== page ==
The Coperative is a local people-led project that is committed to working at a grassroots level towards long term preservation. It focuses on working with herders producing spun yak wool, providing them with an alternative to diversify and increase their income and helping them to protect the land which provides them with their way of life.


Group Size

Unlike a majority of the larger tour companies, where small group travel can mean being in a group of up to 12-18 people, when I say small group travel this is what I mean. Our group size on this trip has been kept small - a maximum of six. This means that experiences during this itinerary become more personal and authentic for you. We are not an overwhelming presence - on the local communities or the local environment.

Our itineraries and departures

My philosophy is to have a limited amount of departures for each of our itineraries. We also do not concentrate specifically on one area.

Mongolia is a country of incredibly diverse yet fragile ecosystems. By limiting our presence in certain areas, we help to preserve and protect and help to avoid the area changing environmentally due to repeated and extended exposure to tourism.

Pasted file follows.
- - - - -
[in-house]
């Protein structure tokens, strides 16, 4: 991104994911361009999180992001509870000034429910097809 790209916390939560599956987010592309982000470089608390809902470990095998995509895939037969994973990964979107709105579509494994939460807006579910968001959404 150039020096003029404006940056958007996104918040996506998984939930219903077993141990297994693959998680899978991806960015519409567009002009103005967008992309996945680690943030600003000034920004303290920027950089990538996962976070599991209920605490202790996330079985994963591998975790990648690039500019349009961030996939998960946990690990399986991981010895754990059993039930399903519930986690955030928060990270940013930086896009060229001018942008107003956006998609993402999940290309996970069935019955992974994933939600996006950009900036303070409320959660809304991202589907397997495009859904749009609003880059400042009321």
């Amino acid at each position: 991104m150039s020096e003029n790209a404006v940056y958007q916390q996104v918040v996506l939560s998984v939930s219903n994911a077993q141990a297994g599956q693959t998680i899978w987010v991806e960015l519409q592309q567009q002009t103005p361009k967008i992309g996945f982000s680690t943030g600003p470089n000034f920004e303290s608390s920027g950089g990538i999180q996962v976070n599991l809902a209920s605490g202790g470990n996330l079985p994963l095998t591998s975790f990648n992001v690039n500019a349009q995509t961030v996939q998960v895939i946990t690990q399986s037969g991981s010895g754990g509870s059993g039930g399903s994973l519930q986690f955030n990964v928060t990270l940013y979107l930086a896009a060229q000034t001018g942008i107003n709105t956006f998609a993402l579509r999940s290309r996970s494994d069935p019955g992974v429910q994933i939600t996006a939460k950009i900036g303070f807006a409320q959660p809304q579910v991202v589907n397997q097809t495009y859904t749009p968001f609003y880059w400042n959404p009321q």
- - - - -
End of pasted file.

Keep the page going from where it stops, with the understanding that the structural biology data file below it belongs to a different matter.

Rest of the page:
Yes we visit areas where tourism has become more concentrated in Mongolia but this itinerary also incorporates areas that are not necessarily considered ‘highlights’ by other tour companies or the guidebooks such as the community of Mandalgobi on this trip. Wherever we visit, supporting local is at the heart of what we do and at the centre of each experience we offer. By not focusing on one area, it also means that we help to support communities that might not otherwise benefit from the tourism industry.

Our trips also focus on 21st Century Mongolia - yes, you’ll get to experience the traditional way of life but at the same time gain an overview as what it means to be Mongolian in 21st Century Mongolia.

The people we work with are ‘real’ people. Not tourism professionals. You’ll meet people from Ulaanbaatar, you’ll meet herders, you’ll meet Mongolians that live in the provincial centres as well as the smaller town and rural communities. They are all Mongolians. Take time out to meet them.

Waste